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    3. California SB1437 addresses the initial predicament that landed him prison for a ludicrous amount of time. Now, if only the rest of the country would get on board with some kind of reform regarding felony murder.

    4. He refused to state his core principles here. As such, how could you expect judge to grant him the privilege of freedom?

      1. If he’s not a libertarian then setting him free just means he’ll be replaced by another victim of his ideology. Yes of course we must demand people confess their politics – especially if they want us to defend their self-defense rights. The alternative is anarchy and the NAP.

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  2. This is impossible. Travesties like this only occur at private prisons. Government run prisons never have any corruption and miscarriages of justice.

    1. EPSTEIN DIDN’T KILL HIMSELF

      1. HITLER DIDN’T KILL HIMSELF

        HIMMLER DIDN’T KILL HIMSELF

        GOERING DIDN’T KILL HIMSELF

        And more… https://en.wikipedia.org/wiki/List_of_suicides_in_Nazi_Germany

        JUDAS DIDN’T KILL HIMSELF

        Get the picture? Gee, what is going on here?

      2. Evil fuckheads who can NOT be bothered to give ONE hoot in Hell, about loving other people, can NOT find it in themselves, to love themselves even the TINY little bit that it takes… To protect themselves… From themselves!

        To wrap your mind around this, start here… M. Scott Peck, the People of the Lie, https://www.amazon.com/exec/obidos/ASIN/0684848597/reasonmagazinea-20/

        People who are evil attack others instead of facing their own failures. Peck demonstrates the havoc these people of the lie work in the lives of those around them. He presents, from vivid incidents encountered in his psychiatric practice, examples of evil in everyday life.

    1. Hammer City is Black Hammer Organization’s latest project!

      Building a city for all people of color to be free (no discrimination of nationality, gender, age, mental/physical differences, etc)
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      1. Donations of work boots not acceptable.

    2. That is going to be a halarious failure.

      1. It won’t be, because it’ll never get off the ground.

        If you watch the videos, there’s no way that gaggle of body-positivity activists would survive a single Colorado winter, let alone sustenance farming.

        1. I’m sure they will be more than happy to claim welfare and live there. I love the part about free wholistic medical coverage. It’s free! But it’s useless.
          I really don’t think they understand how much farming sucks, and they need serious machines to be able to grow enough. 500k would buy 1 combine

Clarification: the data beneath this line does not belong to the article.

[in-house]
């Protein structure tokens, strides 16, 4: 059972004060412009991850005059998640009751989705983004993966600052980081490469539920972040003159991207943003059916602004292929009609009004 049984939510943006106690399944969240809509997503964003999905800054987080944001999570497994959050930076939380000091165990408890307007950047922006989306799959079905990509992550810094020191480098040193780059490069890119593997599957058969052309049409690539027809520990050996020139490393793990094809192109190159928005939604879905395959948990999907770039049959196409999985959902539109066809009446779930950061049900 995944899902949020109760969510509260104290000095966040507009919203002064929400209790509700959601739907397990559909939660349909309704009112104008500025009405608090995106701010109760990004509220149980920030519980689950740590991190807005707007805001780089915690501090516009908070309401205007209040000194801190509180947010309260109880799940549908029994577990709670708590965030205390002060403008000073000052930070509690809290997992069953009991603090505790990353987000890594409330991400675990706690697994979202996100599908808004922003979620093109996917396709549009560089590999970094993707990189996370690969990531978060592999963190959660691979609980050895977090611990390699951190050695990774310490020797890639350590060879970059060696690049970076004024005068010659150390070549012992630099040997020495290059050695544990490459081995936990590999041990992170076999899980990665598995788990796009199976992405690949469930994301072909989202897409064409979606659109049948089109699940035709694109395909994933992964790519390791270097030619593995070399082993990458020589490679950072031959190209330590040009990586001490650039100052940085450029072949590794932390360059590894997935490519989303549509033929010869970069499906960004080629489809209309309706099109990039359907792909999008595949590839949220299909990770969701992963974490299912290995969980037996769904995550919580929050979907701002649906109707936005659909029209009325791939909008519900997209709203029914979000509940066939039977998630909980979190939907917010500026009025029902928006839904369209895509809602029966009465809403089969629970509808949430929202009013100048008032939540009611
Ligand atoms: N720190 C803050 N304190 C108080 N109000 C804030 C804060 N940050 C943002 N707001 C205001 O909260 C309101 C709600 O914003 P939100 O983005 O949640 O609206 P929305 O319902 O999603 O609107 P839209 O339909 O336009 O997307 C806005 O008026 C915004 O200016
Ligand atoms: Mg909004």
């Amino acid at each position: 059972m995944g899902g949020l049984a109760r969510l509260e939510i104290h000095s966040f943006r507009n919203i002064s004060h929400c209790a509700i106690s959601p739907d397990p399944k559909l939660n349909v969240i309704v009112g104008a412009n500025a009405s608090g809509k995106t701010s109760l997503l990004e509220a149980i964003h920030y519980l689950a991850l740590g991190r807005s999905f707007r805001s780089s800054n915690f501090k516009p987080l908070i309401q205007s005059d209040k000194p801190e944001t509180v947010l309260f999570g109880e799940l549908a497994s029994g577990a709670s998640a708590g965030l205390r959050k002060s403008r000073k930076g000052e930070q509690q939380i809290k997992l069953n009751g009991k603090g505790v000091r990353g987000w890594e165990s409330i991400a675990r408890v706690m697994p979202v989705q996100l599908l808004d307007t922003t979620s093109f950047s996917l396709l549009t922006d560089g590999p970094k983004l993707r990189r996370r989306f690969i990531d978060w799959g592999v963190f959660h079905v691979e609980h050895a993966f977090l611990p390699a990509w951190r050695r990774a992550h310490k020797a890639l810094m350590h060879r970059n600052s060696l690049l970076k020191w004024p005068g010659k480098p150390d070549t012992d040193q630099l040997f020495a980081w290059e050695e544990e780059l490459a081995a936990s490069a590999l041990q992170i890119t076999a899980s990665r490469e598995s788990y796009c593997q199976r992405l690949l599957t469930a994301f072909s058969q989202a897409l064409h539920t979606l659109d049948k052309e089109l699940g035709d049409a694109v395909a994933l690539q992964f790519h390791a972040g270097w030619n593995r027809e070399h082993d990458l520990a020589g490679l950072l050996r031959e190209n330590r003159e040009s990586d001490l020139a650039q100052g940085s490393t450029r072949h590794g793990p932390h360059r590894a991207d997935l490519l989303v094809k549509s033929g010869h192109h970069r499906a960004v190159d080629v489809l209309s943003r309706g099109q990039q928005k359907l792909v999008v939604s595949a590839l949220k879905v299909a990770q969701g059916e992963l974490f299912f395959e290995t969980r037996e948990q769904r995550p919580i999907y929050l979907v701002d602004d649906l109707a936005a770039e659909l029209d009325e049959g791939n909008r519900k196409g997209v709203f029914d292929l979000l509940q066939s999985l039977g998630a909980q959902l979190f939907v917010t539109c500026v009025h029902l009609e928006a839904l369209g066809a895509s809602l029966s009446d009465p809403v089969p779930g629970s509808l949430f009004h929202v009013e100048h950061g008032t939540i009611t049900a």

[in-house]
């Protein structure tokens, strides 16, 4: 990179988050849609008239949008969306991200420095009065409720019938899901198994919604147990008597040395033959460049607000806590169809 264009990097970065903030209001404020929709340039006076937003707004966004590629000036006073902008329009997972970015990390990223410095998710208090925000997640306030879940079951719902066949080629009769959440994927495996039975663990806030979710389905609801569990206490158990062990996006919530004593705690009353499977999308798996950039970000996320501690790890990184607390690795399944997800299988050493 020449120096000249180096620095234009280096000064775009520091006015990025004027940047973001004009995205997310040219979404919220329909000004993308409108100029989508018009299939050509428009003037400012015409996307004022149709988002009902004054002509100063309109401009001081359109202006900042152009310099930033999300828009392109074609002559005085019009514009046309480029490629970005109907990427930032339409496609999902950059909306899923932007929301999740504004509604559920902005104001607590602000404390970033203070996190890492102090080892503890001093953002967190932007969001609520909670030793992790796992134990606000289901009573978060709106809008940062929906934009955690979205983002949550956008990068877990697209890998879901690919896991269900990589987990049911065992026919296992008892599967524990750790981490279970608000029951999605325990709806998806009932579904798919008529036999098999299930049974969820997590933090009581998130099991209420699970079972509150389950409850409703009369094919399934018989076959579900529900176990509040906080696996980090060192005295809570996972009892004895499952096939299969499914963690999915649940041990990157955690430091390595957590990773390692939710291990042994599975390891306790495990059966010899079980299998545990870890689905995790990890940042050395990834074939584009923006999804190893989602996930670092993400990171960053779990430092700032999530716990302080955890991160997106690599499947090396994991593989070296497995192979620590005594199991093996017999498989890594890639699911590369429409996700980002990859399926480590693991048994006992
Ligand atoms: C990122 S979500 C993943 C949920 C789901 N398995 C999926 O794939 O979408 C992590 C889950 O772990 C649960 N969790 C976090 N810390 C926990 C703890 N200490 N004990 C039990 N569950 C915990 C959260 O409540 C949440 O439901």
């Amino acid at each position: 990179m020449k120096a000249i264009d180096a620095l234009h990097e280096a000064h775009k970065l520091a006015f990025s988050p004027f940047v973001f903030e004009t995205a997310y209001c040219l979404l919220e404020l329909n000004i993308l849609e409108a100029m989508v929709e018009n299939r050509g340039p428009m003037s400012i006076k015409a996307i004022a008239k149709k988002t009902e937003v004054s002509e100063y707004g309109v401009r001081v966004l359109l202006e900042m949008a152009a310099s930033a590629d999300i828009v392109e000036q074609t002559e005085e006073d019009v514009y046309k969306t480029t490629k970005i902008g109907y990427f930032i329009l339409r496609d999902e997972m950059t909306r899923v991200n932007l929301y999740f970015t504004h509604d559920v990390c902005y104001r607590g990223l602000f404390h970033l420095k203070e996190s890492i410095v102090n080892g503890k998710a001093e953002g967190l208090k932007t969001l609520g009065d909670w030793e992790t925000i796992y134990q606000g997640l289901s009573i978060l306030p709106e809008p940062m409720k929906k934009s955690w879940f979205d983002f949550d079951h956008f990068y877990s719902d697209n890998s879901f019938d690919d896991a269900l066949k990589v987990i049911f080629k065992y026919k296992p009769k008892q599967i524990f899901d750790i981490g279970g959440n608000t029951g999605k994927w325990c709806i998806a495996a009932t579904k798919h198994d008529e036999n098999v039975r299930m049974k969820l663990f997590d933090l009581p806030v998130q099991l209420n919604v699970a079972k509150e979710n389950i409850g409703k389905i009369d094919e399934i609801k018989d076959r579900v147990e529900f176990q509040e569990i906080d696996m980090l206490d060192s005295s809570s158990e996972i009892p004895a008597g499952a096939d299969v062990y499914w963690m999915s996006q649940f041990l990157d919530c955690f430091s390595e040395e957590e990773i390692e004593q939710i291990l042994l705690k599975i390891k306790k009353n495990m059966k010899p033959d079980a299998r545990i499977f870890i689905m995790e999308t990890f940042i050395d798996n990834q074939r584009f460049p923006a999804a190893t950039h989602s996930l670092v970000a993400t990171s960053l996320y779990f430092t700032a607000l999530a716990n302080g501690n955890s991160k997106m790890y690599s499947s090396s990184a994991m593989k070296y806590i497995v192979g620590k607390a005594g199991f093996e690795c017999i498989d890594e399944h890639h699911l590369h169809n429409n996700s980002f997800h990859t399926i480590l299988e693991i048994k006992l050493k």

1. Yeah, the first person to get appendicitis is proper fucked.

            1. Welcome to the doctors office of dewy, cheetem, and Howe, you number 1 “walk it off” clinic

    3. It’s like galts gulch only instead of the producers it’s populated with moochers.

    4. We must struggle so that at all costs the people feel that it is they who have the power in our land in their hands.

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      Left without comment.

    5. Wait, I can’t keep up. What does “colonialism” mean in Newspeak?

      1. Theories bro. Theories. POC are victims of White Colonial Power.

  3. I am loving this place since the mute button; but squirrel’s ok, at least he’s entertaining, in a crazy manic sort of way.

    1. She’s the only one I muted, so far.

      I flag sevo, just because.

  4. Robert Johnson is alive.

  5. Sneed was arrested in 1974 after standing guard two blocks down the street while some of his accomplices robbed a home, during which time they killed one of the residents. He did not participate in the killing—something no one disputes—but he was convicted of principal to commit second-degree murder and sentenced to life in prison. Out of all of the men wrapped up in that crime, he is the only one still in prison.

    This is indeed an injustice. All those other f*ckers should still be in prison, too.

    1. They knew to cut a deal. Or died in the pen.

      Rather than rehash this guy’s situation, like we did in last night’s thread on him, when is Reason deigning to discuss the people trespassing in the Capitol in January? Some of whom have been held in solitary confinement, something this magazine’s writers usually have a giant burr up their ass about?

      Or we could discuss the ass-reaming that BATFE would like to visit upon gunowners and FFLs, per their Proposed Rule they opened for public discussion today: https://www.atf.gov/file/154586/download

      1. They’re already discussed them – evil issurectionists the lot of them. You know they killed, tried to kill, er, were around when some people died later . . . .

        BLM, on the other hand – fiery but mostly peaceful.

        1. Amazing how your opinion changes between white and black. Talk about them like you do African Americans.

  6. Never confuse a court of law with a hall of justice.

  7. What if this guy’s the real Corn Pop and that’s why they’re not letting him free?

  8. Members of the Louisiana Board of Parole have shown themselves to be cruel and evil people.

  9. The injustice was saddling taxpayers with the costs of housing and feeding this man, who should’ve been fed into a woodchipper 47 years ago.

Comments are closed.